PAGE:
Implementing curriculum evaluation: Case study of a generic undergraduate degree in health sciences

Lynne Harris, Peter Driscoll, Melinda Lewis, Lynda Matthews, Cherry Russell, Steven Cumming

    Research output: Contribution to journalArticlepeer-review

    10 Citations (Scopus)

    Abstract

    This case study presents a longitudinal, evidence-based approach to health science curriculum reform and evaluation. Curriculum in higher education must 006Deet the needs of diverse stakeholders and must respond to dynamic local, national and international contexts, and this creates challenges for evaluation. The long lead time prior to the introduction of new or revised university curriculum (at least two years), the length of degree programmes (three to five years) and the lag time in the availability of objective indicators of degree outcomes (at least one year post-graduation) mean that findings may be obsolete before an evaluation can be completed. Few would argue that evaluation is important and methods and approaches for conducting curriculum evaluation are proposed in the literature, although few published reports of the outcomes of comprehensive evaluations are evident. This paper discusses potential for evaluation to establish responsive communication between students, teaching staff and programme administrators, ensuring a match between the intended, implemented and attained curriculum.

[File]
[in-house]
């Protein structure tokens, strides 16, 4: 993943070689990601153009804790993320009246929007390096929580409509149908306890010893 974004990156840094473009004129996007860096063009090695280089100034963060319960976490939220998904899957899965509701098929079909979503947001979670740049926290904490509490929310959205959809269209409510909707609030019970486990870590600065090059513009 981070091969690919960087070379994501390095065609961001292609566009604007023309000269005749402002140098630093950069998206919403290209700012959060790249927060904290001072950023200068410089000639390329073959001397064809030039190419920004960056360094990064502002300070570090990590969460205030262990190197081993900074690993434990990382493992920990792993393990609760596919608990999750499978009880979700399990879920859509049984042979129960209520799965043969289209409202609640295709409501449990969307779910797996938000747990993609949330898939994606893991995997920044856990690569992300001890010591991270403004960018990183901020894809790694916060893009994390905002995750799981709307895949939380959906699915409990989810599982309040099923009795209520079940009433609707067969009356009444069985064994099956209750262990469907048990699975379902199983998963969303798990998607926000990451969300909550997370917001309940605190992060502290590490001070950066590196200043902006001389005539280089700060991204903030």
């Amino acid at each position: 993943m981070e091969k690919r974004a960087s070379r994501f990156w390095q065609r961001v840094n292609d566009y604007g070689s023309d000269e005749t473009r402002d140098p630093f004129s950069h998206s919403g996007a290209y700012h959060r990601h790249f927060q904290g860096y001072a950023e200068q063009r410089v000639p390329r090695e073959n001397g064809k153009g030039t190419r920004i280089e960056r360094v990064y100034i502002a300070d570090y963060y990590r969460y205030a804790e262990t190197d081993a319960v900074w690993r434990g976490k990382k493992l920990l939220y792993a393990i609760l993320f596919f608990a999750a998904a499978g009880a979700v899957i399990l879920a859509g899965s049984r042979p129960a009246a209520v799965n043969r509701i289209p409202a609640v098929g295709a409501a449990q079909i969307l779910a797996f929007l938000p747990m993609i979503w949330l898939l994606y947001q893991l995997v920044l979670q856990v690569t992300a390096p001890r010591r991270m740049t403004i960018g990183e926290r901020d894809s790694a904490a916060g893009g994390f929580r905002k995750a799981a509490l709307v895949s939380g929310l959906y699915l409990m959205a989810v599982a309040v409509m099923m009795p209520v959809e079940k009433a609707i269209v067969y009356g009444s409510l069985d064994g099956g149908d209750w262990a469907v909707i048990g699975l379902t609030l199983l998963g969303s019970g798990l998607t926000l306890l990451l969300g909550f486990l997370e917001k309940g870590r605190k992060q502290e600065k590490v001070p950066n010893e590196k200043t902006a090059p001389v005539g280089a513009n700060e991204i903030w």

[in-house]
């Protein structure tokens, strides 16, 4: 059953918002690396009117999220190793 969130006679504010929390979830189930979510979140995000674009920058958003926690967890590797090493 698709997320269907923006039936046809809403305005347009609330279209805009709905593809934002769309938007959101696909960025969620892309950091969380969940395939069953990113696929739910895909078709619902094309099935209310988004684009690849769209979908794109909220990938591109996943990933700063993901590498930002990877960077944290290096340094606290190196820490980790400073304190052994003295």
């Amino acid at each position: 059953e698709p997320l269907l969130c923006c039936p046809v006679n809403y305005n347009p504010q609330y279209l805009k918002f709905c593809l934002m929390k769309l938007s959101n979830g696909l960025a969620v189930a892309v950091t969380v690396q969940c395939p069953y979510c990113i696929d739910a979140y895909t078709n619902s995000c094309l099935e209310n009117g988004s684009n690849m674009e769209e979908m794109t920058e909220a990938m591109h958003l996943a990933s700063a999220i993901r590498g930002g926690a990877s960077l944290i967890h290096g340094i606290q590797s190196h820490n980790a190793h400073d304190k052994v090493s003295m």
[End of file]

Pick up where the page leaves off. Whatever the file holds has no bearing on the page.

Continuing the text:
Original languageEnglish
    Pages (from-to)477-490
    Number of pages14
    JournalAssessment and Evaluation in Higher Education
    Volume35
    Issue number4
    DOIs
    Publication statusPublished - 10 Aug 2010

    Fingerprint Dive into the research topics of 'Implementing curriculum evaluation: Case study of a generic undergraduate degree in health sciences'. Together they form a unique fingerprint.

    Cite this